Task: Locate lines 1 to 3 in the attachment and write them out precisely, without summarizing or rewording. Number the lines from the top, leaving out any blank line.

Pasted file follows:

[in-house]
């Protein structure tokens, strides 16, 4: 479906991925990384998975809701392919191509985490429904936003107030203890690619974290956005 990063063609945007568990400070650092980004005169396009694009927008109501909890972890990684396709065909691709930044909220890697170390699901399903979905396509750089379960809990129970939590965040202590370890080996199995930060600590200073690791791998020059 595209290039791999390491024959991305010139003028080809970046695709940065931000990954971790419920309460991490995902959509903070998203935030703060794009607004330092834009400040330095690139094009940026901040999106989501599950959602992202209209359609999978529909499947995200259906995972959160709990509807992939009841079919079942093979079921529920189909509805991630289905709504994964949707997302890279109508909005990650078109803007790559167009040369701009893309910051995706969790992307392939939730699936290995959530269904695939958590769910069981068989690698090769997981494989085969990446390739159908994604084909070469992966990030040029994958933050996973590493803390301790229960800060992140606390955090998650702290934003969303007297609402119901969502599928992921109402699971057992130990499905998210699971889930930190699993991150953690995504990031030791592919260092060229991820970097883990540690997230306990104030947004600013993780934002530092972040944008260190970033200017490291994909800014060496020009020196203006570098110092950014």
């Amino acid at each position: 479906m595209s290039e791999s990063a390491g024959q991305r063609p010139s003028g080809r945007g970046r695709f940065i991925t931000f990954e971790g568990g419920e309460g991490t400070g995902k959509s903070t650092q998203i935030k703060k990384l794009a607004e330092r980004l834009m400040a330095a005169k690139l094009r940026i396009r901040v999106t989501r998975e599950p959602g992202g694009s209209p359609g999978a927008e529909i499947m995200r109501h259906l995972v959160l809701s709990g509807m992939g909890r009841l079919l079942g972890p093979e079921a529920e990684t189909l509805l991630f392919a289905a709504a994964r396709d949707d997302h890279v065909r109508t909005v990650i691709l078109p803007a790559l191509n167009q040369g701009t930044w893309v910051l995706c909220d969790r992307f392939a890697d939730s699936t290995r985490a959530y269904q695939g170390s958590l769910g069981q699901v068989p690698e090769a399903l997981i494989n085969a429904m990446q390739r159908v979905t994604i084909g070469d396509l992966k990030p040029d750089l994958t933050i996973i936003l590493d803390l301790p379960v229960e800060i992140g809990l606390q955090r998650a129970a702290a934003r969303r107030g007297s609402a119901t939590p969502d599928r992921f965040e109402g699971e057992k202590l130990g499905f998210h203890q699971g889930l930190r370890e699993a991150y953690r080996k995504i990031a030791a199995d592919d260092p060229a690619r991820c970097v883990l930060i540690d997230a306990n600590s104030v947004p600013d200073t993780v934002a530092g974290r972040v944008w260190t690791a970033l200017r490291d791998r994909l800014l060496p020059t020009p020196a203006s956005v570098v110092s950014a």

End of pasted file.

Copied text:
[in-house]
């Protein structure tokens, strides 16, 4: 479906991925990384998975809701392919191509985490429904936003107030203890690619974290956005 990063063609945007568990400070650092980004005169396009694009927008109501909890972890990684396709065909691709930044909220890697170390699901399903979905396509750089379960809990129970939590965040202590370890080996199995930060600590200073690791791998020059 595209290039791999390491024959991305010139003028080809970046695709940065931000990954971790419920309460991490995902959509903070998203935030703060794009607004330092834009400040330095690139094009940026901040999106989501599950959602992202209209359609999978529909499947995200259906995972959160709990509807992939009841079919079942093979079921529920189909509805991630289905709504994964949707997302890279109508909005990650078109803007790559167009040369701009893309910051995706969790992307392939939730699936290995959530269904695939958590769910069981068989690698090769997981494989085969990446390739159908994604084909070469992966990030040029994958933050996973590493803390301790229960800060992140606390955090998650702290934003969303007297609402119901969502599928992921109402699971057992130990499905998210699971889930930190699993991150953690995504990031030791592919260092060229991820970097883990540690997230306990104030947004600013993780934002530092972040944008260190970033200017490291994909800014060496020009020196203006570098110092950014």
């Amino acid at each position: 479906m595209s290039e791999s990063a390491g024959q991305r063609p010139s003028g080809r945007g970046r695709f940065i991925t931000f990954e971790g568990g419920e309460g991490t400070g995902k959509s903070t650092q998203i935030k703060k990384l794009a607004e330092r980004l834009m400040a330095a005169k690139l094009r940026i396009r901040v999106t989501r998975e599950p959602g992202g694009s209209p359609g999978a927008e529909i499947m995200r109501h259906l995972v959160l809701s709990g509807m992939g909890r009841l079919l079942g972890p093979e079921a529920e990684t189909l509805l991630f392919a289905a709504a994964r396709d949707d997302h890279v065909r109508t909005v990650i691709l078109p803007a790559l191509n167009q040369g701009t930044w893309v910051l995706c909220d969790r992307f392939a890697d939730s699936t290995r985490a959530y269904q695939g170390s958590l769910g069981q699901v068989p690698e090769a399903l997981i494989n085969a429904m990446q390739r159908v979905t994604i084909g070469d396509l992966k990030p040029d750089l994958t933050i996973i936003l590493d803390l301790p379960v229960e800060i992140g809990l606390q955090r998650a129970a702290a934003r969303r107030g007297s609402a119901t939590p969502d599928r992921f965040e109402g699971e057992k202590l130990g499905f998210h203890q699971g889930l930190r370890e699993a991150y953690r080996k995504i990031a030791a199995d592919d260092p060229a690619r991820c970097v883990l930060i540690d997230a306990n600590s104030v947004p600013d200073t993780v934002a530092g974290r972040v944008w260190t690791a970033l200017r490291d791998r994909l800014l060496p020059t020009p020196a203006s956005v570098v110092s950014a």